Hannah Rizun went straight from the Squamish Youth Soccer Association (SYSA) to the Canadian Interuniversity Sport (CIS) and she’s quickly become a big part of the University Northern British Columbia (UNBC) Timberwolves women’s soccer team.
The 2013 Howe Sound Secondary School (HSSS) grad received a scholarship and decided to make Prince George her new home after taking a trip up north in the spring.
“My mom and I decided to check out the campus during spring break and I decided to email the coach to see if there were any opportunities on the team,” she said, noting she’s been involved with soccer since the age of five. “I went to the tryout, it went well and now I’m on the team.”
Rizun said she’s enjoyed her time playing in the midfield for the Timberwolves.
“It’s going great — I’m really loving it,” she said. “I’m loving the team and making a lot of friends and school is going really well too.”
It’s the second year that the UNBC soccer program has competed in the CIS, after many years competing in the Pacwest. The step up in competition hasn’t been kind to Rizun and the T-Wolves as the team has yet to win a game, but she said the team is building for the future.
“It’s been a slow start for us but if you compare the stats from last year to this year, our team has grown exponentially,” she said. “We were winning against Calgary [Sept. 22] but they won it in the 90th minute. We also tied Lethbridge so we’re definitely competing.”
Timberwolves head coach Andy Cameron told The Chief that Rizun has been a nice fit on the team.
“Hannah has settled into her role as a first-year player on the team very nicely,” he said. “Hannah has a high work rate and is a quick learner adjusting to our system of play. She is contributing as a first-year player and I look forward to her having a larger role as she matures as a second-, third- and fourth-year player in the program.”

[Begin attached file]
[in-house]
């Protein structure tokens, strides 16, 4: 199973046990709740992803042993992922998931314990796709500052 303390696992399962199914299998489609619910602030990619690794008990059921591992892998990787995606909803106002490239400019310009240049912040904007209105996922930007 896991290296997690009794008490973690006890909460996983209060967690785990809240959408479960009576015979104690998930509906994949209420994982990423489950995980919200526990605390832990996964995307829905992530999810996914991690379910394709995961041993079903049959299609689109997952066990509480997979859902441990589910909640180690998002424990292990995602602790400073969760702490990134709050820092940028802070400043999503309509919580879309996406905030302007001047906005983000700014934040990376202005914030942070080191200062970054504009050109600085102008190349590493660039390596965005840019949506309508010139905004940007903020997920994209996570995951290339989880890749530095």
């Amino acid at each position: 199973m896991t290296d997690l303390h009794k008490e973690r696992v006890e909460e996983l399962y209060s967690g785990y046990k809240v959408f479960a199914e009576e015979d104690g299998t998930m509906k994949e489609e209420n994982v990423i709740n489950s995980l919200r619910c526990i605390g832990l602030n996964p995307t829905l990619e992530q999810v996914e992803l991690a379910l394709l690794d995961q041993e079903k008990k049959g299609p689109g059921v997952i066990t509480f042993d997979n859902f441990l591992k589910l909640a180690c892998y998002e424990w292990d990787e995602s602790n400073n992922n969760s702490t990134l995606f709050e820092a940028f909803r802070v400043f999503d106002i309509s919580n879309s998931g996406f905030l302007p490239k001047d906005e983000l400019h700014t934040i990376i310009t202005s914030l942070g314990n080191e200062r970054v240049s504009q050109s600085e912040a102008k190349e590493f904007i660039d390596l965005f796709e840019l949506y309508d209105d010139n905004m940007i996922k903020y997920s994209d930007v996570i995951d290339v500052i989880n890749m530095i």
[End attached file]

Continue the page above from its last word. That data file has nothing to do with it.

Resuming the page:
Rizun was a stalwart with the SYSA throughout her youth, playing for a number of local travel teams and the Howe Sound Sounders high school team. She said she had opportunities to play outside of Squamish but chose to remain in town.
“I tried out [elsewhere] and could have played for them, but I was the captain in Squamish and it’s a hard thing to leave your team,” she said. “I decided to stick with the girls and I’m so glad I did — I had so many fun years playing with some of my best friends.”
Soccer wasn’t the only reason Rizun decided to go to UNBC. She said the school’s small class sizes and strong academic courses also helped her make the decision.
“There’s a lot of good philosophy and English courses here,” she said, adding she eventually wants to study law. “And the small class sizes were a big deal for me. My classes have 30 people and that’s great.”
One unfortunate aspect of the Timberwolves’ schedule is a lack of road trips near home. UNBC doesn’t travel to UBC this year and the closest Rizun got to Squamish was a game against UFV in Abbotsford on Sept. 6. She said she does miss her friends and family back home.
“I think they miss me — I hope they miss me,” she said, laughing. “I’m coming home to visit soon because we get a bye week but none of the games have been close enough for them to see.”
Rizun said she hopes the Timberwolves can continue to grow as a team and eventually build to a playoff appearance as they continue to grow and mature. Rizun and the T-Wolves regular season concludes against the Saskatchewan Huskies on Oct. 20.
For more information on the team, visit www.unbc.ca/timberwolves.